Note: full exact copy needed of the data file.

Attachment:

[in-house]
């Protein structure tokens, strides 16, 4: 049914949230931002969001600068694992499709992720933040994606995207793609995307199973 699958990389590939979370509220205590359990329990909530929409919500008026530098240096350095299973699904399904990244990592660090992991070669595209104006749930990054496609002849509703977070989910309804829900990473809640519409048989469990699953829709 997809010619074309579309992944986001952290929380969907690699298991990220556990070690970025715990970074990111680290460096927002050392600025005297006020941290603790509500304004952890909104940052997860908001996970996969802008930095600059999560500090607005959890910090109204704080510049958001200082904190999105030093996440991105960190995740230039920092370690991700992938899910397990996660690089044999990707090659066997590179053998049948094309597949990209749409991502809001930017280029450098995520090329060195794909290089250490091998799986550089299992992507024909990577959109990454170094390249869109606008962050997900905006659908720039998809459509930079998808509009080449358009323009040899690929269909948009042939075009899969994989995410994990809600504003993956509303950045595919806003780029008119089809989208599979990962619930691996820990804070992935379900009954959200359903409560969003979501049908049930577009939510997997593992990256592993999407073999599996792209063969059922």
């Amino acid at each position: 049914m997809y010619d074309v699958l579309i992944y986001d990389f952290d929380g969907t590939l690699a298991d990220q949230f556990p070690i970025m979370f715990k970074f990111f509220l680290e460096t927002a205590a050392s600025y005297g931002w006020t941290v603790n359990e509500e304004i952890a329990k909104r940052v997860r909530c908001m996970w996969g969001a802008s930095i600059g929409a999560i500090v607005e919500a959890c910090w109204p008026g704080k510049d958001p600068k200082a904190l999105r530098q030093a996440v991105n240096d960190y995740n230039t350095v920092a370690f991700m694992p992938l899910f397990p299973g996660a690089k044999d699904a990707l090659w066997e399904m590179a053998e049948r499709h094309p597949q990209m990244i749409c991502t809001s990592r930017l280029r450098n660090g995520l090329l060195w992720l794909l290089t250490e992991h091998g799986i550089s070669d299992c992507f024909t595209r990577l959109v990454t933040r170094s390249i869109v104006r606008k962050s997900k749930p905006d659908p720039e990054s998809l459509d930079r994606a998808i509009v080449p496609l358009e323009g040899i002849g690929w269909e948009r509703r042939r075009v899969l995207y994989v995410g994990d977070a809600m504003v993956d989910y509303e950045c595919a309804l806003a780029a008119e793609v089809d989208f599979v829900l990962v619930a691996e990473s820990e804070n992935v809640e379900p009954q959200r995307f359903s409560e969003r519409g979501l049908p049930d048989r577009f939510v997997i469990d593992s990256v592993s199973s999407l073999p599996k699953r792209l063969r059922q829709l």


[in-house]
């Protein structure tokens, strides 16, 4: 049914949230931002969001600068694992499709992720933040994606995207793609995307199973 699958990389590939979370509220205590359990329990909530929409919500008026530098240096350095299973699904399904990244990592660090992991070669595209104006749930990054496609002849509703977070989910309804829900990473809640519409048989469990699953829709 997809010619074309579309992944986001952290929380969907690699298991990220556990070690970025715990970074990111680290460096927002050392600025005297006020941290603790509500304004952890909104940052997860908001996970996969802008930095600059999560500090607005959890910090109204704080510049958001200082904190999105030093996440991105960190995740230039920092370690991700992938899910397990996660690089044999990707090659066997590179053998049948094309597949990209749409991502809001930017280029450098995520090329060195794909290089250490091998799986550089299992992507024909990577959109990454170094390249869109606008962050997900905006659908720039998809459509930079998808509009080449358009323009040899690929269909948009042939075009899969994989995410994990809600504003993956509303950045595919806003780029008119089809989208599979990962619930691996820990804070992935379900009954959200359903409560969003979501049908049930577009939510997997593992990256592993999407073999599996792209063969059922």
């Amino acid at each position: 049914m997809y010619d074309v699958l579309i992944y986001d990389f952290d929380g969907t590939l690699a298991d990220q949230f556990p070690i970025m979370f715990k970074f990111f509220l680290e460096t927002a205590a050392s600025y005297g931002w006020t941290v603790n359990e509500e304004i952890a329990k909104r940052v997860r909530c908001m996970w996969g969001a802008s930095i600059g929409a999560i500090v607005e919500a959890c910090w109204p008026g704080k510049d958001p600068k200082a904190l999105r530098q030093a996440v991105n240096d960190y995740n230039t350095v920092a370690f991700m694992p992938l899910f397990p299973g996660a690089k044999d699904a990707l090659w066997e399904m590179a053998e049948r499709h094309p597949q990209m990244i749409c991502t809001s990592r930017l280029r450098n660090g995520l090329l060195w992720l794909l290089t250490e992991h091998g799986i550089s070669d299992c992507f024909t595209r990577l959109v990454t933040r170094s390249i869109v104006r606008k962050s997900k749930p905006d659908p720039e990054s998809l459509d930079r994606a998808i509009v080449p496609l358009e323009g040899i002849g690929w269909e948009r509703r042939r075009v899969l995207y994989v995410g994990d977070a809600m504003v993956d989910y509303e950045c595919a309804l806003a780029a008119e793609v089809d989208f599979v829900l990962v619930a691996e990473s820990e804070n992935v809640e379900p009954q959200r995307f359903s409560e969003r519409g979501l049908p049930d048989r577009f939510v997997i469990d593992s990256v592993s199973s999407l073999p599996k699953r792209l063969r059922q829709l």